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Research project (§ 26 & § 27)
Duration : 2020-02-01 - 2024-01-31

Wider research context: Methylation of biomolecules plays an important role in many cellular regulation processes. For proteins and DNA, several methylating and de-methylating pathways are known. However, methyl groups are also found on glycan structures and for these, the modification mechanisms have not been investigated so far. Glycan structures play an important role in several recognition processes. Modifications on the sugar residues alter the specificity of attachment and binding events. Hypothesis/Objectives: In the current project we want to investigate the degradation of methylated glycan structures. Those organisms which are able to synthesise methylated glycans are expected to have also a mechanism to degrade these structures. Snail tissues have been shown to contain methyl groups on their protein linked glycans. Therefore they are candidates for enzymes which are able to degrade those structures metabolically. Approach: Demethylating enzyme activity of snail organelles will be determined using native and synthetic substrates. Proteins with the desired enzyme activity will be purified, sequenced, cloned and expressed. The native as well as the recombinant protein will be characterised for their biochemical and biophysical properties. Substrate specificities will be tested with native substrates as well as with other methylated molecules in order to get an overview on further potential applications. Sequence homology search will be performed in databanks of other organisms which are known to contain methylated sugar chains (other molluscs and parasites). Innovation: 1. A deeper knowledge regarding the methylation process may lead to an understanding of parasite-(intermediate) host interactions. 2. An enzyme which is able to cleave in a specific manner methyl groups from sugar residues will be a valuable tool in research as well as a candidate for applications in several disciplines.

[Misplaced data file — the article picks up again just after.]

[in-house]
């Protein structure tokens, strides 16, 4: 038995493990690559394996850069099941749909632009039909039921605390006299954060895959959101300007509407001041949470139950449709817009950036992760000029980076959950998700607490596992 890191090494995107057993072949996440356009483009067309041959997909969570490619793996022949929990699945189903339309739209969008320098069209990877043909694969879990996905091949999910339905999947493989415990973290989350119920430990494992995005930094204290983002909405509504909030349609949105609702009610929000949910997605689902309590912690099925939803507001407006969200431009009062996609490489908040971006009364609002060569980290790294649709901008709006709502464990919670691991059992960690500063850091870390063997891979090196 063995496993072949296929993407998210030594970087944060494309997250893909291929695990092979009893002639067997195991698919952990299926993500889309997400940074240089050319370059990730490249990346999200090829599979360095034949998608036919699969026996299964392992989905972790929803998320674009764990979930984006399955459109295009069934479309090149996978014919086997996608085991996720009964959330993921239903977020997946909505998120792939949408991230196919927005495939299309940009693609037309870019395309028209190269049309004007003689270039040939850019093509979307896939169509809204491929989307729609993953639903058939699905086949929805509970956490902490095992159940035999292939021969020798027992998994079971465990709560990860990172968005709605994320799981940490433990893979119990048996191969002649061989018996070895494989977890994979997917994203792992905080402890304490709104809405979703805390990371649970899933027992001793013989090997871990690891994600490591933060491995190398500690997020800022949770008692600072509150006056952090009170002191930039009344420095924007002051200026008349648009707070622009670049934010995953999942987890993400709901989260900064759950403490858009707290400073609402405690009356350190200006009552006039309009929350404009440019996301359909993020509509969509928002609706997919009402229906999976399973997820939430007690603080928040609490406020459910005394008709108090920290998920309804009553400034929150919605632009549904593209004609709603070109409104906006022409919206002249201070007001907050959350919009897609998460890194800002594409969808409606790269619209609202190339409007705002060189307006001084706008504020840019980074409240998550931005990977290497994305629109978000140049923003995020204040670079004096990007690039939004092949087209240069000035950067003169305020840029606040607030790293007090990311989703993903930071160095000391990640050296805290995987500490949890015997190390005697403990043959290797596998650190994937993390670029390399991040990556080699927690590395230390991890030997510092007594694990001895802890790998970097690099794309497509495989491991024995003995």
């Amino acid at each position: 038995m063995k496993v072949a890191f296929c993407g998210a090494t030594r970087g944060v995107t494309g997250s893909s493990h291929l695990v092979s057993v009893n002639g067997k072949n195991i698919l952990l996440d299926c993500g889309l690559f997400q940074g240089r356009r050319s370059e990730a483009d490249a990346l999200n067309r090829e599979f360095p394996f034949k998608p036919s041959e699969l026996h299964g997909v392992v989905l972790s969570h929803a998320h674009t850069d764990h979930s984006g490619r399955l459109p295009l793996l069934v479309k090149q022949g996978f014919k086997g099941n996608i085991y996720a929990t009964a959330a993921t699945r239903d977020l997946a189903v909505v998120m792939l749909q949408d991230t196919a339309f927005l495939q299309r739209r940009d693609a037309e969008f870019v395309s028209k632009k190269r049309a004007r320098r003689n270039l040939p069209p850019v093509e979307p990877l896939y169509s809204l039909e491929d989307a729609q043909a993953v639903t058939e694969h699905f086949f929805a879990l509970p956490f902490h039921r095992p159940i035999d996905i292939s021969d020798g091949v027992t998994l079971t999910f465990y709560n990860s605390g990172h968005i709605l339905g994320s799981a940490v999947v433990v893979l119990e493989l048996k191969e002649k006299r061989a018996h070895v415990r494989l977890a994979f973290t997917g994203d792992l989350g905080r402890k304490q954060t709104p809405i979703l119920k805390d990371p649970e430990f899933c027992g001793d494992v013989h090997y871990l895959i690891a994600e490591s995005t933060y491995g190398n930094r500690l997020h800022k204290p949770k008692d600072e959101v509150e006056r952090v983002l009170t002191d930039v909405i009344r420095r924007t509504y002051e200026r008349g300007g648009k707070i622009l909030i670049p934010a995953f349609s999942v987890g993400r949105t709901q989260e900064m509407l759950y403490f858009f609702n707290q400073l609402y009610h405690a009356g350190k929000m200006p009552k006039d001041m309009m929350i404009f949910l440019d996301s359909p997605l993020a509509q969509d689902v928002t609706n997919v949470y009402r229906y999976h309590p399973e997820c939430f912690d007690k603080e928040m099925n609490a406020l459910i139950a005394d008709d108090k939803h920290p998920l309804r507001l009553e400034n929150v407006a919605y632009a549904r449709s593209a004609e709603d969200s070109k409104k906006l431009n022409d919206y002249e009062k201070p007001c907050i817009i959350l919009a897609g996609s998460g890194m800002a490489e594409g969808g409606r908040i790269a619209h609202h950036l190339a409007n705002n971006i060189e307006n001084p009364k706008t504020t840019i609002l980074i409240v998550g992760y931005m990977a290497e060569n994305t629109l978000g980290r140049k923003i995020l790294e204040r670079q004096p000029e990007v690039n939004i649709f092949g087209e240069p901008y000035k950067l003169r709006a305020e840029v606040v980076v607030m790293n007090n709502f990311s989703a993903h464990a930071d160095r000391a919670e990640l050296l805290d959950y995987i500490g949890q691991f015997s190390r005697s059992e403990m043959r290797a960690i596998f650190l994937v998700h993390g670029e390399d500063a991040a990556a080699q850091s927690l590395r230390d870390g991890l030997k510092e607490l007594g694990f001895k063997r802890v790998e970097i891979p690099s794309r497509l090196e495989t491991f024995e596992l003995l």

Research project (§ 26 & § 27)
Duration : 2019-12-01 - 2023-11-30

Great advances have been made in recent years as regards genomic comparisons between organisms due to the large number of genome sequencing projects. In part these studies have altered our view of the phylogeny of organisms. However, the comparison of protein-linked carbohydrates, e.g., N-linked glycans, between organisms continues to lag behind due to the complicated nature of glycan analyses. On the other hand, glycans in their various types have key roles in fertilisation, development, morphogenesis and host-pathogen interactions as they cover the surfaces of all cells and so are involved in a wide range of cell-cell and self/non-self interactions In this project, it is proposed to focus on the N-linked glycans of selected bivalves, a group of predominantly marine organisms including oysters and clams – as a human food source, they have economic importance; on the other hand, as filter feeders they are of high ecological relevance. Furthermore, they harbour human pathogens, but are also susceptible to their own pathogens; invasive species (such as the pacific oyster, Crassostrea gigas) can be more resistant to these than the native bivalves. Glycans of bivalves representing different families and habitats (including the pacific oyster and clams) will be examined. The fine detail of the N-glycans of these organisms will be assessed by mass spectrometric and other analyses. Correlations between the loss or gain of carbohydrate epitopes will be made with genomic and lectin binding data; for the latter, a tailor-made array of glycans from different species and tissues will be developed and promises to drive forward our functional knowledge about the self/non-self recognition between lectins and glycans. The result of this study will be a deeper understanding of a group of key post-translational modifications in a class of organisms of environmental and economic importance and their contribution to self vs. non-self recognition as models for innate immunity.
Research project (§ 26 & § 27)
Duration : 2019-03-01 - 2023-02-28

The major aims of this project are related to galactose in Entamoeba histolytica in terms of its metabolism and incorporation into glycoconjugates, whereby galactose is a known component of the cell surface lipopeptidophosphoglycan (LPPG) as well as of N-glycans. However, other than the predicted occurrence of UDP-galactose epimerase, there is currently little information regarding galactose metabolic and transfer reactions in this parasite.

Supervised Theses and Dissertations